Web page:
A Vernon pediatrician is warning parents that among other disquieting symptoms, hallucinations are part and parcel of the ongoing flu outbreak.
Interior Health posted a firsthand account of Dr. Kathryn MacKinlay’s daughter’s recent bout of the flu, which included some upset after an apparent auditory hallucination of people yelling.
“It’s 7 a.m. and, after I spent the night treating her high fever, Marissa is finally feeling better but is suddenly terrified by what she’s hearing,” the North Okanagan doctor wrote.
“She thought she could hear voices yelling at her, she thought she could see a bench with people on it and none of those things were real.”
“Most parents would be similarly terrified while seeing their child in such distress: flailing, yelling and confused. Not me. As an emergency doctor, I have seen many other kids hallucinating these last few weeks while sick with Influenza A.”
MacKinley said the emergency department at Vernon Jubilee Hospital had been visited by children hearing loud sounds, seeing objects too large or too far away, and feeling scared that someone or something is trying to hurt them.
These episodes of delirium, Dr. MacKinley said, are quick and do not require treatment.
“Each episode of them was quite brief, only lasting a minute to two minutes but happened a few times over the course of the day. As long as (my daughter) wasn’t confused or scared between these episodes, there was nothing I could do other than offer cuddles,” she said.
That said, there are other symptoms of the flu that can be dealt with, including vaccination.
“The best you can do during the illness itself is offer hydration and help to control the fever,” she said.
“Kids with fevers often look really, really sick, but remember that the fever itself is not dangerous, and alternating Advil and Tylenol every three hours works will bring the fever down.”
MacKinley said that from September to April, most kids get up to 10 respiratory viruses.
“This year we are seeing a particularly nasty combination of influenza, COVID-19, and RSV (respiratory syncytial virus) in kids less than three years old, as well as common colds,” she said.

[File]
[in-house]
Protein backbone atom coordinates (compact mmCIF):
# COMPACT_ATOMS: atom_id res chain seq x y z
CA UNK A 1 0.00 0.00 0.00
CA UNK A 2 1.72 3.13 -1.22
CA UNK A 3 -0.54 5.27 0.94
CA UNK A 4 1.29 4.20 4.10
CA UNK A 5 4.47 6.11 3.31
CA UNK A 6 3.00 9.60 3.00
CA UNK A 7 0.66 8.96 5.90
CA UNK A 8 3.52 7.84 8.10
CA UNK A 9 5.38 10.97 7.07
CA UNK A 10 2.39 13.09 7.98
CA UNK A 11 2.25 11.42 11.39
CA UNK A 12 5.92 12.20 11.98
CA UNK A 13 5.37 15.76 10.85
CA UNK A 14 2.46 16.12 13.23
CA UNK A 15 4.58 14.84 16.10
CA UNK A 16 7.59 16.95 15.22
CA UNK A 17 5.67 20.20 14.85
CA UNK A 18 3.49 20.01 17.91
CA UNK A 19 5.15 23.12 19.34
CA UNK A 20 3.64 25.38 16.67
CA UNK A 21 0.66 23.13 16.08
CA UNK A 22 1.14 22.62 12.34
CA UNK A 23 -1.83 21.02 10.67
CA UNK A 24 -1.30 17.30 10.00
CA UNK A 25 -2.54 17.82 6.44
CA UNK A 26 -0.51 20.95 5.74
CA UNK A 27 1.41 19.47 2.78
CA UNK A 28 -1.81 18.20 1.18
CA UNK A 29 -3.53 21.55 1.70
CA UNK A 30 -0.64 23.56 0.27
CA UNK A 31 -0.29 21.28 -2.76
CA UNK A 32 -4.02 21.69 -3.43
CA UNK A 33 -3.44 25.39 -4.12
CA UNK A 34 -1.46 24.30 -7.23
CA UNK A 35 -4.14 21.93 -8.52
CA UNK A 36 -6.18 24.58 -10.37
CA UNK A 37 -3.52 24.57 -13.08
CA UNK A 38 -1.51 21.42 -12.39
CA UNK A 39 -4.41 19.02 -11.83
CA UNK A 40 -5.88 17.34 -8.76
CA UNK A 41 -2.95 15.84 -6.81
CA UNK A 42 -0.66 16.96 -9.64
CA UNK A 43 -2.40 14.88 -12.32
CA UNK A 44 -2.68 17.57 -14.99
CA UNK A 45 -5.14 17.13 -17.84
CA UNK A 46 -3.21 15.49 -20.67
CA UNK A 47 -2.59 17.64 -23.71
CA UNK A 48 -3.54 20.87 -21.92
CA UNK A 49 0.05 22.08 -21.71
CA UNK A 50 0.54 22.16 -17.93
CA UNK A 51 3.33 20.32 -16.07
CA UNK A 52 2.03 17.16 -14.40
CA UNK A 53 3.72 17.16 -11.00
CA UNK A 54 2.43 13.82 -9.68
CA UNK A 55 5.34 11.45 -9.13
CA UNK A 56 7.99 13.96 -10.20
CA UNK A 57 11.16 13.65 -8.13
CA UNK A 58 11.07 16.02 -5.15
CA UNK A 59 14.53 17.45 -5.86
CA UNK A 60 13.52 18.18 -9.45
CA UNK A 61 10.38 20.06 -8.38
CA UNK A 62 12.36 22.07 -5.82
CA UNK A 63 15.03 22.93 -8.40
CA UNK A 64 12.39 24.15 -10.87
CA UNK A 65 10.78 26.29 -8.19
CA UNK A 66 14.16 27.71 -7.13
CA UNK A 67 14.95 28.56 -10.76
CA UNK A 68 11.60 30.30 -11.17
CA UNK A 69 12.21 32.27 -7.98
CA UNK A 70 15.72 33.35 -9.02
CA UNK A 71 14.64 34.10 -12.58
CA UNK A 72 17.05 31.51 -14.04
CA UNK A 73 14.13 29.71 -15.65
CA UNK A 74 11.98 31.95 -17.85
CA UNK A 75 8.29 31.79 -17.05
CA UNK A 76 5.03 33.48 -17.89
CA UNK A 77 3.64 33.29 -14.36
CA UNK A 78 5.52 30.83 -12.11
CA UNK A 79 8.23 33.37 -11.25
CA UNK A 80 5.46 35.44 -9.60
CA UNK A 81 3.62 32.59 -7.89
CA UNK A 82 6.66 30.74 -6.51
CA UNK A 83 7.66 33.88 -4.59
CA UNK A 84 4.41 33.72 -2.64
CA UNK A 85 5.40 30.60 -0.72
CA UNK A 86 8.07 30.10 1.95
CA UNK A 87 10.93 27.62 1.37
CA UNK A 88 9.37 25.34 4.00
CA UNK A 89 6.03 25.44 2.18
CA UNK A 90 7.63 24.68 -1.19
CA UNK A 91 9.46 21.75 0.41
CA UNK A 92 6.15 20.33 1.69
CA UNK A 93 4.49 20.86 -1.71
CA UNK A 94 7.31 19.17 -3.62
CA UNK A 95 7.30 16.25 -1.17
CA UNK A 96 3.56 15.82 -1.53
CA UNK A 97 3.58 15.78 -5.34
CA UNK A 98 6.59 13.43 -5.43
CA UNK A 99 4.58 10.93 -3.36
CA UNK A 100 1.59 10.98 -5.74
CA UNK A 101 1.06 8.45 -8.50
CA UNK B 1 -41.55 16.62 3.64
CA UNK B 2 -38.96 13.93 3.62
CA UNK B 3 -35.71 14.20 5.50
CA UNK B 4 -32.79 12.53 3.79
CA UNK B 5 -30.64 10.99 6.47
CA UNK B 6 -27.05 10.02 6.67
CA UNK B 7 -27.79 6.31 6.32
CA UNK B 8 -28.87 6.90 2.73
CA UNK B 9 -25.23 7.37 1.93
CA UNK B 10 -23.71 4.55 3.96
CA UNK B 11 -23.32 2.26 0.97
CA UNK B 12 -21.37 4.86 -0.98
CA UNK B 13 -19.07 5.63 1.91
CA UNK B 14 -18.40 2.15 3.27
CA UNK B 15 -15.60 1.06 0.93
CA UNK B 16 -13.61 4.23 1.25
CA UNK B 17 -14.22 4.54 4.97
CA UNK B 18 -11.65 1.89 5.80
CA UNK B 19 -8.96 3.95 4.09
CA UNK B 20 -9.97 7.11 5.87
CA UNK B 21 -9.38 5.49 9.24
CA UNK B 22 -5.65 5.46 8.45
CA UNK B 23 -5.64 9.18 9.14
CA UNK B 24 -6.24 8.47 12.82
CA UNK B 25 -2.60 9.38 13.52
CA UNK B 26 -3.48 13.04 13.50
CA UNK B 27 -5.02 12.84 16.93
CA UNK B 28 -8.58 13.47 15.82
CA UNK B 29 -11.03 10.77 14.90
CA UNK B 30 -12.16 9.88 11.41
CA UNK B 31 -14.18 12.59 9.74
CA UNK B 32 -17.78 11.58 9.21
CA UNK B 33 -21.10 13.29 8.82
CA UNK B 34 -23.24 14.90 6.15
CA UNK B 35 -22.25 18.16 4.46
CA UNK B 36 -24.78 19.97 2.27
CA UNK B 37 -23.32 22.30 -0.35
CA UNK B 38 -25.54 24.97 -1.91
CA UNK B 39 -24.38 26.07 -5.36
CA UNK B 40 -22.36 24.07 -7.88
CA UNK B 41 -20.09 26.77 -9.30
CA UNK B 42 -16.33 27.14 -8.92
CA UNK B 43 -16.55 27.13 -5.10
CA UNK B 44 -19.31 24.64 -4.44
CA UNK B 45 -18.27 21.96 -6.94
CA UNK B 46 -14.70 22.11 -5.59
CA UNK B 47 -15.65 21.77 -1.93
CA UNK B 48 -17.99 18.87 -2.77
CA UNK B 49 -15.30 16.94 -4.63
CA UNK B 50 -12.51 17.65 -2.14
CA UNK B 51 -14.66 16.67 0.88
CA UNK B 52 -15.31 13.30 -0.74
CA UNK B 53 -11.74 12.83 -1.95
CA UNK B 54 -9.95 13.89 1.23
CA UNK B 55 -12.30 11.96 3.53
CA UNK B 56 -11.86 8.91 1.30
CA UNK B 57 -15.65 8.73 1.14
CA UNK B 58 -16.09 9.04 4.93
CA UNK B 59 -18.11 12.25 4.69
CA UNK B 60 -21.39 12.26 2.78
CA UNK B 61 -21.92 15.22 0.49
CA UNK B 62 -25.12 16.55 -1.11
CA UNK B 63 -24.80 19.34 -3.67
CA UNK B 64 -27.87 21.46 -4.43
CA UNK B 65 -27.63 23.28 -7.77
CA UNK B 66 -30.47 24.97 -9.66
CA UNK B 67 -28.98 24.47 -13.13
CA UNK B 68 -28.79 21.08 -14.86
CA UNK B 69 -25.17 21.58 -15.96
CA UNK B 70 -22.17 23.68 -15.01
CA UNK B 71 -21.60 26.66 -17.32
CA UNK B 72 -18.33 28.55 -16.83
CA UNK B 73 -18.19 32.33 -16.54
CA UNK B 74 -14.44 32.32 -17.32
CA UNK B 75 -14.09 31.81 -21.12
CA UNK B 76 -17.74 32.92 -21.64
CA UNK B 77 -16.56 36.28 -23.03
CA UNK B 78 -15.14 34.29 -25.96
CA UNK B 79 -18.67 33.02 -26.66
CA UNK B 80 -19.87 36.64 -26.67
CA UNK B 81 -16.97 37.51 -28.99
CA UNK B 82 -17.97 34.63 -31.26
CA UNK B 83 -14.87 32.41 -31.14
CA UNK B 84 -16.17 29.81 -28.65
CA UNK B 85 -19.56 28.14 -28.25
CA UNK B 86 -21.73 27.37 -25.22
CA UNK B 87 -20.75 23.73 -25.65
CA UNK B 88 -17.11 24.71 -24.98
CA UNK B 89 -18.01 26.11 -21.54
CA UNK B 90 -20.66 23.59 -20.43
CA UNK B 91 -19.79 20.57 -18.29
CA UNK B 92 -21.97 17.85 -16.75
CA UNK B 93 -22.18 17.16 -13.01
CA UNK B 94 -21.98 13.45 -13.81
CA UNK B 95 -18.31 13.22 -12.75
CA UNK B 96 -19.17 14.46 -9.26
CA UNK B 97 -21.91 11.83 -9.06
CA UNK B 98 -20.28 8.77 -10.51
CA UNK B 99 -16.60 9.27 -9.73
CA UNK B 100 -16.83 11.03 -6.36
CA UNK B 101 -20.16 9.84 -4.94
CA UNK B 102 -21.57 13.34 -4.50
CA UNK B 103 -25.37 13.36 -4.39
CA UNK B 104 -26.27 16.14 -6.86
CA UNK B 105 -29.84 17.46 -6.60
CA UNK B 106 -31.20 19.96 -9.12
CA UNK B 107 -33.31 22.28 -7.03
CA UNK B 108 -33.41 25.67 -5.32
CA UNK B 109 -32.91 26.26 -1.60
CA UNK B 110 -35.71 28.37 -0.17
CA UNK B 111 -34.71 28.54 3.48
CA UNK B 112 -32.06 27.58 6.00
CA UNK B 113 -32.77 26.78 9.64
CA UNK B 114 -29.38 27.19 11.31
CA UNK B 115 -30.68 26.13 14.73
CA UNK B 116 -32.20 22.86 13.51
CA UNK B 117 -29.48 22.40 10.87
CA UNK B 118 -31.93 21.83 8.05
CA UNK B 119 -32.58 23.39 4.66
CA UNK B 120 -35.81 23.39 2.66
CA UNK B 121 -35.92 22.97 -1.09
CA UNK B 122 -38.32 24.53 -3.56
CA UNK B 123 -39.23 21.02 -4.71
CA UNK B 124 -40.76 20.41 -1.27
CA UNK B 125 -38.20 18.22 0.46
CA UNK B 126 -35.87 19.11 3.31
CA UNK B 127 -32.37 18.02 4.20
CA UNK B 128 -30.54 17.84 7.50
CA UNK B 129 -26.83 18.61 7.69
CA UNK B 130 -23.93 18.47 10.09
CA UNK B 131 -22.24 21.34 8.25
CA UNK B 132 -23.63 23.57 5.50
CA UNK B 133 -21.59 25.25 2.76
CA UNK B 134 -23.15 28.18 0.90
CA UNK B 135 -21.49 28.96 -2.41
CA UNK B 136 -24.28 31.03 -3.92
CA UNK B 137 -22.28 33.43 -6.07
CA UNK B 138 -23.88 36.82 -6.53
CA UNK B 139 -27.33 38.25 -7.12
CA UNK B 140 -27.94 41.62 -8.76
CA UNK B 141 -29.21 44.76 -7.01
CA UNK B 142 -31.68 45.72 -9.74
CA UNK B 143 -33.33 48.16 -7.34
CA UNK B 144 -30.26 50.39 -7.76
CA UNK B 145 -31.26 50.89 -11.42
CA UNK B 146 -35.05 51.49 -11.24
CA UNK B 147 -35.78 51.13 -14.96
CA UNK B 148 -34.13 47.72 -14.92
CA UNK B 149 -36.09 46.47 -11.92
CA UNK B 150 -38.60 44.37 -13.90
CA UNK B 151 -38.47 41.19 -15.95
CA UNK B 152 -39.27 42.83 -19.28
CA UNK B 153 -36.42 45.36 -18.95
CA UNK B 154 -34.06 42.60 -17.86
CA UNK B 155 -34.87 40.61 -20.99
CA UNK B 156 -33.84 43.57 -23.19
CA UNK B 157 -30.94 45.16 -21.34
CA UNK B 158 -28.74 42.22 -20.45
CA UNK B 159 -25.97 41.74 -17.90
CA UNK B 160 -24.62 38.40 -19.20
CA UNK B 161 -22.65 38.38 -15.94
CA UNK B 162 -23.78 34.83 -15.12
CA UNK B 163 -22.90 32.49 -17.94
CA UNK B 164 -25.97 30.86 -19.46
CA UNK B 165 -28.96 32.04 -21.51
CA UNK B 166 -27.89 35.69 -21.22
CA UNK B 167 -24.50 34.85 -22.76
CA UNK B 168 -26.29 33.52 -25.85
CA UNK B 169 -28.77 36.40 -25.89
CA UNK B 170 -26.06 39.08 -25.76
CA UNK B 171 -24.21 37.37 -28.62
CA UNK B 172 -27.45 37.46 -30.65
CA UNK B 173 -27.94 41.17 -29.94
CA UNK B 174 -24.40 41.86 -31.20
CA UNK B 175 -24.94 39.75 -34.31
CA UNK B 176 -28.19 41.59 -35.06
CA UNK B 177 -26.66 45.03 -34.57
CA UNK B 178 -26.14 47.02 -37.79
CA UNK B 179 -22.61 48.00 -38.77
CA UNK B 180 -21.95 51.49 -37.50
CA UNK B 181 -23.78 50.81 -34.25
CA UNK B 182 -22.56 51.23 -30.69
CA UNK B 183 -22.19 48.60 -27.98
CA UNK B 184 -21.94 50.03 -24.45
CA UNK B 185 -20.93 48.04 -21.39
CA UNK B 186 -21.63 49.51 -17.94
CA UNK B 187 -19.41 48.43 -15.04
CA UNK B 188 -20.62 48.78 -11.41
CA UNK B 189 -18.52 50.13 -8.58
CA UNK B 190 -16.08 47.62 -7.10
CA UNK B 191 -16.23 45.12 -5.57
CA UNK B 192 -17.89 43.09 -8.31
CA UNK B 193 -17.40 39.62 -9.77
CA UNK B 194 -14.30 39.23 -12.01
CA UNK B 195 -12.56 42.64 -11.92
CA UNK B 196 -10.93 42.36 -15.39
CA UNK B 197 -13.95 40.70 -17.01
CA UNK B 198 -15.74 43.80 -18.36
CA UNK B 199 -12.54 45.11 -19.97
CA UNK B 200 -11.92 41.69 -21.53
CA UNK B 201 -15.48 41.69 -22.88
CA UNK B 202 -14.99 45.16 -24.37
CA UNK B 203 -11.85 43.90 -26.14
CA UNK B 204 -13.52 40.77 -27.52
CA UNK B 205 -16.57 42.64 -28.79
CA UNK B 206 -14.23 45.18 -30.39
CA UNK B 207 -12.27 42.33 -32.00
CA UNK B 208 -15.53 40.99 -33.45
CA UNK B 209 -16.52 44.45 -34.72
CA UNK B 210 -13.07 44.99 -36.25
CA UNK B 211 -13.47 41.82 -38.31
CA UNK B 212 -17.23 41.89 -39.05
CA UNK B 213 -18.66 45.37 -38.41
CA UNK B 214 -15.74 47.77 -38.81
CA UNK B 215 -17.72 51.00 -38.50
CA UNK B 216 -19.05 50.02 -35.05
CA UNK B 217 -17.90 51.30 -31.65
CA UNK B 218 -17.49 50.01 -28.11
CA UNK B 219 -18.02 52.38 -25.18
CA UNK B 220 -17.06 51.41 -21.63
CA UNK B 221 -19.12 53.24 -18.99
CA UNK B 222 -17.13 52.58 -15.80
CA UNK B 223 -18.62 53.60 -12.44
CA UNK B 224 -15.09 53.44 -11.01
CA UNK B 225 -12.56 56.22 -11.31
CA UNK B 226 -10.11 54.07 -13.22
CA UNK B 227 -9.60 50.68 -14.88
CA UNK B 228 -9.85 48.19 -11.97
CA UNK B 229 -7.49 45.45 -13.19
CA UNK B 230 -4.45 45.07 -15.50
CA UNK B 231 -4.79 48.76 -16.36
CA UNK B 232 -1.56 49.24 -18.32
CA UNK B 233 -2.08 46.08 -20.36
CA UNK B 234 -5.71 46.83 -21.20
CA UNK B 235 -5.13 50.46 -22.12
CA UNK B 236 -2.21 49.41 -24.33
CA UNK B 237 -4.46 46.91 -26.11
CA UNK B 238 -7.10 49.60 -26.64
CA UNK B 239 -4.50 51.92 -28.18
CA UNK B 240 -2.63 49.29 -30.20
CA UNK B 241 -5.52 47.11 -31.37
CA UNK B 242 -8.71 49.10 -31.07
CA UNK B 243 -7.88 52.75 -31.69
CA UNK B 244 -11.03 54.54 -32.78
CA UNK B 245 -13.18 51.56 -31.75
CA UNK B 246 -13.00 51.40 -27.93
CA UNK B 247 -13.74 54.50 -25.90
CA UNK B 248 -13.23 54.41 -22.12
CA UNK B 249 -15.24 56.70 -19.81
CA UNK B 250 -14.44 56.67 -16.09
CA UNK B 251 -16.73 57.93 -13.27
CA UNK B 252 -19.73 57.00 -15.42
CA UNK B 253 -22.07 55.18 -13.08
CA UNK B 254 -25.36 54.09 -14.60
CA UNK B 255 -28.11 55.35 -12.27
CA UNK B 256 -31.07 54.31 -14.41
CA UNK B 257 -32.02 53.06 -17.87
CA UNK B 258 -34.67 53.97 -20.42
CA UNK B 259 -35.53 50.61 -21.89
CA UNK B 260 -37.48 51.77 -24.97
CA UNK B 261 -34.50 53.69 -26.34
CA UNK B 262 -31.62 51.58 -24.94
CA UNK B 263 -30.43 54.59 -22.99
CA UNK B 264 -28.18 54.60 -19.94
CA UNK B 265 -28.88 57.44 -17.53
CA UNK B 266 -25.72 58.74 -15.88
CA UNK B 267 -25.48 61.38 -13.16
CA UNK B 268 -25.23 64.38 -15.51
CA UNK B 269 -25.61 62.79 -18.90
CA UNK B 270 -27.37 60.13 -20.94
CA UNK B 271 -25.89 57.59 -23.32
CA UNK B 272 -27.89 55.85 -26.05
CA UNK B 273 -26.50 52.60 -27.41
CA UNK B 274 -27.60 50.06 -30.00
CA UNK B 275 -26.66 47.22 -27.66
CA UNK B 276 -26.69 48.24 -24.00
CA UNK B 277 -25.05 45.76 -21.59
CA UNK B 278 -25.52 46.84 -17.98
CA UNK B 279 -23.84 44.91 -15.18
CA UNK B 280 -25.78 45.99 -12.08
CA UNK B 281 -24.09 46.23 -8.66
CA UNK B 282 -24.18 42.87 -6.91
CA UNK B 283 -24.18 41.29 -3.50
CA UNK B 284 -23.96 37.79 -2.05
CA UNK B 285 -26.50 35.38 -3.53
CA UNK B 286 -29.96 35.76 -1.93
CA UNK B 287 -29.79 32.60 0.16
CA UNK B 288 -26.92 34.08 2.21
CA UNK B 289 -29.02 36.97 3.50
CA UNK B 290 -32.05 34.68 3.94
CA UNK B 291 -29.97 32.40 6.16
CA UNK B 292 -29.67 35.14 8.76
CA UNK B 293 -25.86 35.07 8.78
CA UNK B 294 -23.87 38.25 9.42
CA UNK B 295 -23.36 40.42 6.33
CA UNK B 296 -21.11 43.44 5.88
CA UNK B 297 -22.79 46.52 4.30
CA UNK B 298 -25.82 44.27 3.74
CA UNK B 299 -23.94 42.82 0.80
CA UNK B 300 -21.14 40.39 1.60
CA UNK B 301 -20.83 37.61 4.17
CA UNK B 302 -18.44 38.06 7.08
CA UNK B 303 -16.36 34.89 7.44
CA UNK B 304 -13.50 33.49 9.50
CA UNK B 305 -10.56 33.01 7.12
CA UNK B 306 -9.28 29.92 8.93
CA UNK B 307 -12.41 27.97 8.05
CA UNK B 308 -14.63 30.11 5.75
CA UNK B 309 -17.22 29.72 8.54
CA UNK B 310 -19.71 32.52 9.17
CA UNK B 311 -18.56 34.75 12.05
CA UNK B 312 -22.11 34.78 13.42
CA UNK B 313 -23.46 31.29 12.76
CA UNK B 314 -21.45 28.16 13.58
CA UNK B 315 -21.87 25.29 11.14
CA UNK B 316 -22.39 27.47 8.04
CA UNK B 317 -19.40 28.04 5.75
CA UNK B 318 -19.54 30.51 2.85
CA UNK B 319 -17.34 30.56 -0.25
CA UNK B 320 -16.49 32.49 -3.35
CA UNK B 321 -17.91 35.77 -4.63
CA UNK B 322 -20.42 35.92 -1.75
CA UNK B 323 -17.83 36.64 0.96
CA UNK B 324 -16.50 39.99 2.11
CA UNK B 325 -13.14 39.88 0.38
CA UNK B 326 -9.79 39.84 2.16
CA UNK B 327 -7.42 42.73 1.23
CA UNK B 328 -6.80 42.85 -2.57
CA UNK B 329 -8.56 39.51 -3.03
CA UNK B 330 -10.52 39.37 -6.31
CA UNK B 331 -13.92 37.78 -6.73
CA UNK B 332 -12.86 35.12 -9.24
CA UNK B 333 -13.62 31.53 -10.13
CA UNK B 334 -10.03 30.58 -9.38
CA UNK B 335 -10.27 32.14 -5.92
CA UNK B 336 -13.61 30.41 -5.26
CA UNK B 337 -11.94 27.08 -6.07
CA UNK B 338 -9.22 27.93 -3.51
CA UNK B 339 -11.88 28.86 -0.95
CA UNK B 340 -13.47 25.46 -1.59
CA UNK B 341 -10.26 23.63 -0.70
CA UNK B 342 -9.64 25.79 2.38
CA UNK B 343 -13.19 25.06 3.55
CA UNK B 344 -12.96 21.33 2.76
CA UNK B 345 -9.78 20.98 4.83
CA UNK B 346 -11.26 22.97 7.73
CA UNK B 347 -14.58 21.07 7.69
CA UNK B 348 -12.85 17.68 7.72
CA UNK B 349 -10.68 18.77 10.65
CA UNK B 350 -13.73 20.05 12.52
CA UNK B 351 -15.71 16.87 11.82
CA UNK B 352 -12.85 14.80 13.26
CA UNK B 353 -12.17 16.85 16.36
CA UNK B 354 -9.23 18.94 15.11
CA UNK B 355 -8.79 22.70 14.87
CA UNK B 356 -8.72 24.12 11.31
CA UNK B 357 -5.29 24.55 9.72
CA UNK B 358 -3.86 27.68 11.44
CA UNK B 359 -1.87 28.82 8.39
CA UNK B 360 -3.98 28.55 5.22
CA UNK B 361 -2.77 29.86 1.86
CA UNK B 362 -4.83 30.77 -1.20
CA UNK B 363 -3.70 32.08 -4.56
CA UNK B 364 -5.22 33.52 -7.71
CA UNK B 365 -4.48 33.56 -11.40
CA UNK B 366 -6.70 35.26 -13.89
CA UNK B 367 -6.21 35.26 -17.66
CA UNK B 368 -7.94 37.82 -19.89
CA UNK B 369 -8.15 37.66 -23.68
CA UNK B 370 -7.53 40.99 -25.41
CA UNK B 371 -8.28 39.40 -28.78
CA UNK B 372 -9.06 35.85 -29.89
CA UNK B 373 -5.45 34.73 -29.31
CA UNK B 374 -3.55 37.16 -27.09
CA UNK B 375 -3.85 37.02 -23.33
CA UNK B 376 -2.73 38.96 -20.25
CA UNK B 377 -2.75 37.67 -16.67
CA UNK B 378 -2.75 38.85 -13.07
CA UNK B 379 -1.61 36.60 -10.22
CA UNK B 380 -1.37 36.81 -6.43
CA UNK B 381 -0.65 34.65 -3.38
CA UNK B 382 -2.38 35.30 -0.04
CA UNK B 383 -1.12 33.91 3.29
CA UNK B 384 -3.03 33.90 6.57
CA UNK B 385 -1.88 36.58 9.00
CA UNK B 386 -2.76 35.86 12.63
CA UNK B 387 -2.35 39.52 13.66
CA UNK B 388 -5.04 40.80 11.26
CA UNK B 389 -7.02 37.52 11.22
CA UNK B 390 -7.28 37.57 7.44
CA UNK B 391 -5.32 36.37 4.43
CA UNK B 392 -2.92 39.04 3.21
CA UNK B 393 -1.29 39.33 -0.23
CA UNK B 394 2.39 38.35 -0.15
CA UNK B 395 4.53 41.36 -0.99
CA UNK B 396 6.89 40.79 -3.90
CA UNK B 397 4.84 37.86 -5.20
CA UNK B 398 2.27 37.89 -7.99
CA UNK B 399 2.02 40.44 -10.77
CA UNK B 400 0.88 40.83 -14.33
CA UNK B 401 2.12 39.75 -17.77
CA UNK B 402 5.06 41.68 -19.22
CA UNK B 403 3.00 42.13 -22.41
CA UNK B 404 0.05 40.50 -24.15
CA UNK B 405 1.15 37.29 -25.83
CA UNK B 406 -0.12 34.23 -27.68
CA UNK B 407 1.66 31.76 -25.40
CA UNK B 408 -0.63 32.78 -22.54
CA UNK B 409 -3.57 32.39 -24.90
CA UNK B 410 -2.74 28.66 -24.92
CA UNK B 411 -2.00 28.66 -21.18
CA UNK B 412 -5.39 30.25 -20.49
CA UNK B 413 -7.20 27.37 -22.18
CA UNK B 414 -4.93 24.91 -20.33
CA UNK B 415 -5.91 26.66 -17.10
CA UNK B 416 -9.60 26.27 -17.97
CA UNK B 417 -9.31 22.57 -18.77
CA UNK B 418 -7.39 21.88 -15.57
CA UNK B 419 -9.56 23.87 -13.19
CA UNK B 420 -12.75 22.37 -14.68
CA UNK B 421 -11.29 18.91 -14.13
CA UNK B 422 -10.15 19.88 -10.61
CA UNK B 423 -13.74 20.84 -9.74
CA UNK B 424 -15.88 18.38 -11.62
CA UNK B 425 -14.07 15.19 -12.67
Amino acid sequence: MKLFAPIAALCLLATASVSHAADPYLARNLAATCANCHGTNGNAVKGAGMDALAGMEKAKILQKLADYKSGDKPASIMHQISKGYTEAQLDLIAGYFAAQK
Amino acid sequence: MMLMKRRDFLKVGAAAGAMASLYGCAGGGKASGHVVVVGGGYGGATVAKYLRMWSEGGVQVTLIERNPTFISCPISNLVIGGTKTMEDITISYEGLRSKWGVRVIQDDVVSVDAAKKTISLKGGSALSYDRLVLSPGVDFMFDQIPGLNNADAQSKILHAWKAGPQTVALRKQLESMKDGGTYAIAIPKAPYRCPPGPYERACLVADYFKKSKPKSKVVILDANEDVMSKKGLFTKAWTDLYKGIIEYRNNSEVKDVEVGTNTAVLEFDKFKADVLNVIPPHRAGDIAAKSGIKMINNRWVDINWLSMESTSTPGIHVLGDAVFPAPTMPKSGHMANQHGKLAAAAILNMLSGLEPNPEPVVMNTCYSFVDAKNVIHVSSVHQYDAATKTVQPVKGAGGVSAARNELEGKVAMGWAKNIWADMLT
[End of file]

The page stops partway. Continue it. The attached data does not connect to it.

“While it’s hard to see your child sick so frequently, almost all of these viruses can be managed at home with fluids, Advil/Tylenol, and some TLC.”
What elevates the risk to something that requires an emergency visit, she said, is when a child goes into respiratory distress, becomes unusually pale, has whitish or blue lips, asthma or wheezing, and is not responding to prescribed medications.
With a fever in a child younger than three months old, she said, go to the emergency room. If the fever persists for more than five days in a child at any age, a hospital visit is needed.
A fever with a rash that looks like blisters or bruises that don’t turn white or fade when you push on them is also cause to go to the hospital.
“Influenza has many different presentations, particularly this year we are seeing a strain of it that is quite virulent and so there’s lots of different symptoms kids are experiencing,” she said.
The BC Centre for Disease Control said last week it is aware of six reports of flu-related deaths among children and youth, people under the age of 19, in the province.
In a statement to Global News, the organization said “early findings indicate some of the children experienced secondary bacterial infections contributing to severe illness which can be a complication of influenza.
“It is important to know that death associated with influenza in previously healthy children continues to be rare. Public health is monitoring the situation closely, and are reminding people of the steps they can take to prevent themselves, their children and their loved ones against the flu.”
One of those deaths was in West Kelowna. At the end of November, Ayla Loseth, 9, died from what her grandfather said was a bacterial infection while battling the flu. That case is now being investigated.
“Generally, if an unexpected event or death occurs with a patient in hospital, this event is treated with the utmost seriousness,” Dr. Shallen Letwin, vice president of clinical operations for IH South, said in a statement.
“Interior Health will fully review the case to identify any possible opportunities for learning or system-level improvements as part of our ongoing commitment to quality and patient safety in our hospitals.”
— With files from Jasmine King and Amy Judd
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